I don't understand the professional review articles that are always suggesting that if GoogleTV boxes don't start selling better soon, "it's all over for GoogleTV." Uh, what's the hurry?

    So, Google really doesn't need GoogleTV boxes to be flying off the shelves in order to support it in the first place. It's not even a loss leader, as Google makes money on advertising, not a subscriptions or box sales. Google doesn't even have to pay for customer service call-in centers. Plus, Google has more cash flow than some countries.


    On the other hand, Google is updating and working to improve GoogleTV. They dumped the 1st generation boxes and moved on. GoogleTV has some unique features that may eventually become more appreciated after the mainstream market starts thinking more in terms of TV/internet integration after, say, the success of Chromecast, upgraded AppleTV, etc: interest in one product can lead to interest in other, similar products.

    Bottom line, GoogleTV boxes with the Jelly Bean update, Chrome 26, updates every six weeks, cable overlay, built-in Chromecast, Miracast support and all the android apps, a GoogleTV box will do everything any other device can do plus a lot more. That's a substantive product that Google isn't about to just throw away.
     
    Last edited: Aug 15, 2013
  18. CatfishRivers

    CatfishRivers Well-Known Member

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    A couple of points:

    1) Microsoft kept MSNTV going for the subscription revenue.

    2) It's not so much of "what's the hurry for Google" (if it takes a long time for GTV to catch-on) - but rather the hardware partners. IMO the hardware partners shoulder the brunt of the risk with GTV. So while Google might not be in any hurry to give-up on GTV - the hardware partners could be another story. If Google produced a Nexus GTV box then they could take their sweet time.

    *Note: I have seen Logitech criticized on the Forums for giving up on GTV too soon. However based on the sales figures for second generation GTV devices thus far - Logitech is looking very smart to have dropped out of the GTV game. It might change after the Jellybean update - we'll see. Remember GTV only sells in any meaningful way at less than $100. Profit margins are very slim. So at these prices more units must be moved to make it worthwhile for the manufacturers.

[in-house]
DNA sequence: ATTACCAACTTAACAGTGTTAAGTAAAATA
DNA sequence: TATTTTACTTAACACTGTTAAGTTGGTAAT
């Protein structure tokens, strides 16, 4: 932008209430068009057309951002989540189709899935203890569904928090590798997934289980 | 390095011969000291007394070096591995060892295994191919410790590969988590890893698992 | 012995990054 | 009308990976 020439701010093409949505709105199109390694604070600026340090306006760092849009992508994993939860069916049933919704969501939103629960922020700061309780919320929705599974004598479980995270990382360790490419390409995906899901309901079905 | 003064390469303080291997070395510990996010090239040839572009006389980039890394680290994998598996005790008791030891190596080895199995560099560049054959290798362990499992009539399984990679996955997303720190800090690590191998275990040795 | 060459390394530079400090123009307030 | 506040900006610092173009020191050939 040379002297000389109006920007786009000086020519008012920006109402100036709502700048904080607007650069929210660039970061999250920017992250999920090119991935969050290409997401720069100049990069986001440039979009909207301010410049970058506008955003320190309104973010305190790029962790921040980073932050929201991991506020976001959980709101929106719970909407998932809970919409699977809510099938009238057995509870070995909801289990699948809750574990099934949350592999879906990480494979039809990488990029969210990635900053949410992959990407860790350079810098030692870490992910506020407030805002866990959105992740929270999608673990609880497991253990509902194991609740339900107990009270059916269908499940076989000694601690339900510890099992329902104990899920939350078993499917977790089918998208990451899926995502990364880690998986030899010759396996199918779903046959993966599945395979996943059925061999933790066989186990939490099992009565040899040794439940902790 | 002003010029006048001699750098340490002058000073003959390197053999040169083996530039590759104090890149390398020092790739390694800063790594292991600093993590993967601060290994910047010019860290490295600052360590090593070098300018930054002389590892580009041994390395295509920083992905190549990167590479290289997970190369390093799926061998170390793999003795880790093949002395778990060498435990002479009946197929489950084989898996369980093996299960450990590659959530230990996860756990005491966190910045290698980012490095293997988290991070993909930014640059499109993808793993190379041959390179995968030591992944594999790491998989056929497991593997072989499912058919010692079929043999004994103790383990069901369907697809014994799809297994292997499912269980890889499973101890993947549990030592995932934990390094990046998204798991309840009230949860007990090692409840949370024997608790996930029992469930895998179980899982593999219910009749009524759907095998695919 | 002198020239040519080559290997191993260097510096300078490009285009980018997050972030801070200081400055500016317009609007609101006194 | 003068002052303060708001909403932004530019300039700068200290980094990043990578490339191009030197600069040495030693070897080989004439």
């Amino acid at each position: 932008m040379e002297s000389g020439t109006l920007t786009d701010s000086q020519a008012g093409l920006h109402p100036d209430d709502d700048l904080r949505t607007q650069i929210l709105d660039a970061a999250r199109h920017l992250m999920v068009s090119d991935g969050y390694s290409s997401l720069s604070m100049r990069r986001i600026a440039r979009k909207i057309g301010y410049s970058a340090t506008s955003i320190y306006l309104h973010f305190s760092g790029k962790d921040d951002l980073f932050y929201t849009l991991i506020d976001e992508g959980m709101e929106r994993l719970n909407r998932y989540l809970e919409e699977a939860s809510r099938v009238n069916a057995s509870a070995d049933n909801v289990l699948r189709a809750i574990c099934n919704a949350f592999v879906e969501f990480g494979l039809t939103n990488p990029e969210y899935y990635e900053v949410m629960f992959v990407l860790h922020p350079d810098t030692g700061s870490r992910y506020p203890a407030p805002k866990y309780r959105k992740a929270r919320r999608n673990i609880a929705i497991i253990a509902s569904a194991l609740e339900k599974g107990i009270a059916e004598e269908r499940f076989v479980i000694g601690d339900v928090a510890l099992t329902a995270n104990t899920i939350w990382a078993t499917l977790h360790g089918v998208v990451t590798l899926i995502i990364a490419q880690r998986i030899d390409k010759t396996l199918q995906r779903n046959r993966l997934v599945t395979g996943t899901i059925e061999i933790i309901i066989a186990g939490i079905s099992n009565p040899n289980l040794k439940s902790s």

Google has little risk invested in GTV other then a small amount of research & development. Google certainly doesn't spend much of anything to advertise GTV. They leave it up to the 'poor-ol -hardware-partners'. Plus Google reaps the monetization of GTV through Google Play Store sales, YouTube sales, advertisements, etc. The GTV hardware manufacturers don't reap these same benefits. By the way - Roku also monetizes much of the price for the Roku box - and essentially makes peanuts on the hardware. So in a price war - Roku/Apple-TV could essentially squeeze GTV hardware partners out of the game.
     
    Last edited: Aug 15, 2013
  19. Travel

    Travel Active Member

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    i know that. That's what I was talking about when I wrote this: "So, Google really doesn't need GoogleTV boxes to be flying off the shelves in order to support it in the first place. It's not even a loss leader, as Google makes money on advertising, not a subscriptions or box sales. Google doesn't even have to pay for customer service call-in centers. Plus Google has more cash flow than some countries."


    i know that, but didn't include every possible aspect. They could make their own box if they need new hardware or at least one of the manufacturers could make it. That doesn't see to be a problem at all.


    It's worthwhile for the manufacturers to be associated with Google and where these technologies will lead. It isn't just the GoogleTV box that they're interested in.

    i didn't say they didn't. But I'm pretty sure that I mentioned advertising. I didn't feel a need to mention every possible aspect.


    ]

    i didn't say they did.

    i didn't say they did.
     
    Last edited: Aug 15, 2013
  20. Travel

    Travel Active Member

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    Also, the subscription for an MSN box was $9.95/mo in 2001 when I first got one, and the rate was still $9.95 in 2013 when I cancelled it. They couldn't justify an increase because of the lack of proper, keep-pace upgrades, but they kept the service gong all those years, anyway, even without box sales. That's the point. It's doubtful that Google's too concerned with their box sales, with regard to keeping it going.